Eliza Faulkner is a Vancouver-based womenswear designer. She launched her collection in 2012 after graduating from Central Saint Martins in London in 2008. Faulkner trained with Roland Mouret, Erdem and Zandra Rhodes and learned specific techniques and practices from each she applies to her business today.
You’ve worked with some very influential designers. How did these designers impact your approach to design?
I learned a lot about fabrication and fit working with Roland Mouret. He’s an incredible draper and really just plays out his ideas on the dress form. At Erdem I learned a lot about how a studio runs on a day-to-day basis. It’s important to see the inner working of a design house before going out on your own. Overall I really gained an appreciation for flattering shapes, fit, colour, and femininity.
Zandra Rhodes is such a design legend. Can you tell us a bit about working with her?
Working with Zandra was a bit more like hanging out with an eccentric relative than working. She lived near the Fashion & Textile Museum in London so we spent a lot of time organizing the museum archives. Also at the time she was designing costumes for the opera, Aida, so we helped her build mini sets for the opera designers.
There were always a few of us interns and she would make us a big bowl of soup at the end of the day and we’d hang out in her garden and water plants. She really is a lovely person and so authentic and true to her aesthetic.
Did you always want to be a fashion designer?
Yes! From day one, my mum made me everything and then I took over as a teenager. Thanks to an early exposure of Fashion File TV, I realized making clothes could be my job. Of course, I’ve entertained other careers along the way, but they always lead back to fashion.
What made you decide to go out on your own?
I had moved back to Canada from the UK and no one would give me a design job. I started working on some ideas and it kind of grew into a collection. It was well received, so I kept on going. Of course it was something I had always wanted to do, but the timing had never been right until I was back in Canada.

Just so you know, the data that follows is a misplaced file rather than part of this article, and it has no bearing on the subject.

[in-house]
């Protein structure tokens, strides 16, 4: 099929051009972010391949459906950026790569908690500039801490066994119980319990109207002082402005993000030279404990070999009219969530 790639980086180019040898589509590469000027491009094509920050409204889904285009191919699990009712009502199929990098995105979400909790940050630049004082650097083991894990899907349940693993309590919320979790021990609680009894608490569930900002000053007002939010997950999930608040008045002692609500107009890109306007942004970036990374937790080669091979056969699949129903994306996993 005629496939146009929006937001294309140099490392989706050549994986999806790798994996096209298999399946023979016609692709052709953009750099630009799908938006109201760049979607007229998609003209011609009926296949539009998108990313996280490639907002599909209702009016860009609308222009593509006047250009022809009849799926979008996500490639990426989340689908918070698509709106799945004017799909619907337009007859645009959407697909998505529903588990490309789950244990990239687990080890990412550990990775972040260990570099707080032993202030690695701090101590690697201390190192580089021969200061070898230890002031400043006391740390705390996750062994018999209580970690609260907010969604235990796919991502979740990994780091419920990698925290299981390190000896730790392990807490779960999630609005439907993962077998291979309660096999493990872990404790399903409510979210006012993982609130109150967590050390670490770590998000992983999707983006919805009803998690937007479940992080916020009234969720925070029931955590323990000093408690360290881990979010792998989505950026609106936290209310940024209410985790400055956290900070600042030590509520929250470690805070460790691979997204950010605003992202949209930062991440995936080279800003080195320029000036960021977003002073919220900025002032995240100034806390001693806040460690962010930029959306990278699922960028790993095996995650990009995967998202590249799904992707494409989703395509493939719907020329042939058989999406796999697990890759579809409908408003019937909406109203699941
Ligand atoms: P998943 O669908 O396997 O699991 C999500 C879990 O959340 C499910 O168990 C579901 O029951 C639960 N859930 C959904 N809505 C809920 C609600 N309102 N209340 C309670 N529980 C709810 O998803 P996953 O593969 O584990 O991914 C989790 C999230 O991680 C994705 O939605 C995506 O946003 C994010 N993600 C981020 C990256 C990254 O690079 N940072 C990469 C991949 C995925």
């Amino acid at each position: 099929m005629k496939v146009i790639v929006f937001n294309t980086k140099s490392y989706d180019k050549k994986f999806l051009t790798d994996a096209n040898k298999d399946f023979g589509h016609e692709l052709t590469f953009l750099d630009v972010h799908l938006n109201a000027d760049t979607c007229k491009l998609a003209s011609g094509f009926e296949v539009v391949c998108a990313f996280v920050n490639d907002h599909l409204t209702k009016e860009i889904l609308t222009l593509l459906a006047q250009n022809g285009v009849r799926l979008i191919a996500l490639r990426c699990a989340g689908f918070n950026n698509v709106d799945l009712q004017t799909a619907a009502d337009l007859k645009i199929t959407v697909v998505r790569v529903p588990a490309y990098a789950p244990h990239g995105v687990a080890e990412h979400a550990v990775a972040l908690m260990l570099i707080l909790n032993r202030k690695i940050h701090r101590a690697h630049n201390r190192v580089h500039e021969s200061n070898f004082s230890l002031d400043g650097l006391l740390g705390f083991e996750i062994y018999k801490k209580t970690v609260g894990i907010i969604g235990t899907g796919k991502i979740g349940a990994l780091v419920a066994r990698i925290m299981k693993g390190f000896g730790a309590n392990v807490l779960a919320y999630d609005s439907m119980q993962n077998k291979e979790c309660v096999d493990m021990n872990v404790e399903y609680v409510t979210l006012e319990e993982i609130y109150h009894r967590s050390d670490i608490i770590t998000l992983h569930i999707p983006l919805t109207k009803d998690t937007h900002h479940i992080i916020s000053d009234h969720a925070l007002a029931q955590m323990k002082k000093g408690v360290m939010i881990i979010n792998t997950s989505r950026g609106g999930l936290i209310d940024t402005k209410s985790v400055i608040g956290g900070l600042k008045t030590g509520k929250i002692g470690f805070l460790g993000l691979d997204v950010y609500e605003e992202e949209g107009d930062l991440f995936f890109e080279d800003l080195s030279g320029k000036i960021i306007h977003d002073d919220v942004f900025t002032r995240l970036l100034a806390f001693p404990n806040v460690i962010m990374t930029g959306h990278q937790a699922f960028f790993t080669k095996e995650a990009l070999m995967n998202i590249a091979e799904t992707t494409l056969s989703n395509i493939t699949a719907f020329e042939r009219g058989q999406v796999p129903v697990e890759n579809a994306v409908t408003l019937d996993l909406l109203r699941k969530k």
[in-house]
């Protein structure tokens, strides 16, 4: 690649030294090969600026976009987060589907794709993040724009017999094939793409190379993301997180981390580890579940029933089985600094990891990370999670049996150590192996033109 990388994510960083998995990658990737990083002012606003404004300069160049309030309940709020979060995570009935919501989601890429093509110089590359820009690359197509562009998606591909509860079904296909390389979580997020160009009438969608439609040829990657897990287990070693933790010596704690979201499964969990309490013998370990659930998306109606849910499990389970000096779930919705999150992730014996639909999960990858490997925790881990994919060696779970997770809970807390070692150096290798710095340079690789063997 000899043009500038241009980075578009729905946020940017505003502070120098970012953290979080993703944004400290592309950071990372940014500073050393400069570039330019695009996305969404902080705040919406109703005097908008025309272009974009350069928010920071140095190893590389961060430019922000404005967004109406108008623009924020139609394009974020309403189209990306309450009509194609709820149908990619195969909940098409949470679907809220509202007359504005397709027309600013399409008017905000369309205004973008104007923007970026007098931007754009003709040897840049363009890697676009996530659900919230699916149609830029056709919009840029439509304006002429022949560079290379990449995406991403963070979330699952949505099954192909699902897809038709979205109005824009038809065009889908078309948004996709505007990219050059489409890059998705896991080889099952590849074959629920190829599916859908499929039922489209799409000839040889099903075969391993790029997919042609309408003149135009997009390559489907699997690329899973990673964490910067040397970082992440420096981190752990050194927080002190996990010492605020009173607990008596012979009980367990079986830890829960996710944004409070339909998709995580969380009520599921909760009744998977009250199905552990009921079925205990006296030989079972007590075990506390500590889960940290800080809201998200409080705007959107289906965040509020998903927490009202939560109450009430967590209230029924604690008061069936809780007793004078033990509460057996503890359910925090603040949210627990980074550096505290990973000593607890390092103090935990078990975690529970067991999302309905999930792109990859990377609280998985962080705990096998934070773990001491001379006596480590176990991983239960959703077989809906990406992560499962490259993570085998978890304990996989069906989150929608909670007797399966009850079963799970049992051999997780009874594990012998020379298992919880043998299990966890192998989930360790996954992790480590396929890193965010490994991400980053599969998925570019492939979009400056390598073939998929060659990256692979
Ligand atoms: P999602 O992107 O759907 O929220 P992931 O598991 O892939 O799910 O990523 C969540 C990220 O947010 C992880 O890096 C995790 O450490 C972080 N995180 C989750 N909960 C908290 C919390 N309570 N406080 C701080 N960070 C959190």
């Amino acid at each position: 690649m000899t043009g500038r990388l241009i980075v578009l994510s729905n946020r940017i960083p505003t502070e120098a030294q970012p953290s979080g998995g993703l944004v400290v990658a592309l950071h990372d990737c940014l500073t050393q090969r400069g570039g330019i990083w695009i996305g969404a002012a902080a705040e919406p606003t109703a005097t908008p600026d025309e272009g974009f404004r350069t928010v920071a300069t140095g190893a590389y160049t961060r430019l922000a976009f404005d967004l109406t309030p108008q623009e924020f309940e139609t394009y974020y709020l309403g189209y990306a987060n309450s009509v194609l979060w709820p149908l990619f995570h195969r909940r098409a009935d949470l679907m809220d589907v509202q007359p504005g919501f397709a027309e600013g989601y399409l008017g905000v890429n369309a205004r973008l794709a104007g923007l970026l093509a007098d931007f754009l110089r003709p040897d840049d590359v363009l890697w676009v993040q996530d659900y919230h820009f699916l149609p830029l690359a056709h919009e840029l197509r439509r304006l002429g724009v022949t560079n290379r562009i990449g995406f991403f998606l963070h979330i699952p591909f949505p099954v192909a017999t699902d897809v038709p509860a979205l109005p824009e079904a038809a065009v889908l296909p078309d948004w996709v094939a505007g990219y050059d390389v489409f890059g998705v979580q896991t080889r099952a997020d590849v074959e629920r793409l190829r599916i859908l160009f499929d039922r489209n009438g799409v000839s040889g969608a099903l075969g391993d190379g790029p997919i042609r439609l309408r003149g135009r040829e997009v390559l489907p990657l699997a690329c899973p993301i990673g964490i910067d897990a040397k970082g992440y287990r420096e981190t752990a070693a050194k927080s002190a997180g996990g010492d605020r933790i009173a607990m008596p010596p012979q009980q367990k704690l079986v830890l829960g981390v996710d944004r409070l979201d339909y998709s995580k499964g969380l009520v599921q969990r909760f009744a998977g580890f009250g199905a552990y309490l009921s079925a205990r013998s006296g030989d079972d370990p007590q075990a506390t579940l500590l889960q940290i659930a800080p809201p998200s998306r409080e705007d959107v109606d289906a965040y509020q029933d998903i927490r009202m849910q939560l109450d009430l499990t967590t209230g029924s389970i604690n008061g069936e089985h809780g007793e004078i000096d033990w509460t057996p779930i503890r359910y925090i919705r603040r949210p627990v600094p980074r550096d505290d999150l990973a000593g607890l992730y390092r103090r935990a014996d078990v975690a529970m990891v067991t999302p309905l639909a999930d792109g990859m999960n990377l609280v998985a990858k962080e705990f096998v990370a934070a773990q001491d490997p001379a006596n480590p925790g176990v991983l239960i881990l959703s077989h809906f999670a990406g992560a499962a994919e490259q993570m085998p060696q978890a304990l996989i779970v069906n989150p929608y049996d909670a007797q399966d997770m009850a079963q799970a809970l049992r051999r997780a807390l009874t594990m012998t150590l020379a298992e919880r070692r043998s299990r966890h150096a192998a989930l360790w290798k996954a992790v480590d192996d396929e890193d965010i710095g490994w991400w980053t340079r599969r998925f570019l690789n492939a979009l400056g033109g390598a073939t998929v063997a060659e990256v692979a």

Your collections are all so distinct. How do you approach each season? For example, do you start with an inspiration, silhouette, or something else?
For me, the most important elements are colour, shape, and mood. I love a good colour story and for that I look at home and architecture magazines or spend some time in nature (both are excellent sources). I’m almost always obsessing over a detail or a silhouette and that will become the ‘bones’ or the ‘shape’ of the collection. As for the mood, this is usually less tangible, and depends on the music I’m listening to, the books I am reading or the people I’m admiring at that time.
What is the Eliza Faulkner signature?
Sporty, fresh, and elegant clothing for the modern woman – clothing for women who are on the go, who require practical elements in their clothes, but are still creative and want to express themselves with colour or a unique detail. Piping is becoming a signature for me and the Milah dress with its heart shaped pleating is an EF staple! Also, pockets in dresses and power mesh linings are something I do in almost every collection.
Your silhouettes are so strong and unique. What are some of your influences in this area?
I love a clean line and I love flow. When a garment chops up a woman’s shape it drives me nuts. I’m always looking of ways to elongate, accentuate, and flatter the natural lines of the body. Sportswear influences me, too. It’s not intentional but Vancouver is so athletic that I think it happens by osmosis.
How do you come up with names for the different styles? Do they represent women in your life?
The dress names are inspired by friends, or women in popular culture. Sometimes it’s just the first name that comes to my head when I look at the dress. It’s fun giving them names as it gives them some life and after spending so much time on one pattern or shape, they are sort of like my children anyway.
How do you select the Eliza Faulkner model/woman each season?
I work closely with a stylist (Nariman Jay) and we select models together. It’s important that they reflect the ethos of the brand – young, fresh, sporty, with an elegant attitude.
What is the fashion scene like in Vancouver?
The Vancouver scene is really sportswear driven (it is the birth place of Lululemon, after all!) and there are a lot of successful yoga/lifestyle brands popping up. Everyone is really active so there is a demand for that type of clothing. I actually live on Vancouver Island, which is just off the coast of Vancouver. I would say it’s more hippie here than athletic; think Birkenstocks, stretchy handmade knits, and faerie influences!
If you could pick 3 women to wear your designs who would they be?
Alexa Chung, Yasmin Sewell, and Solange Knowles.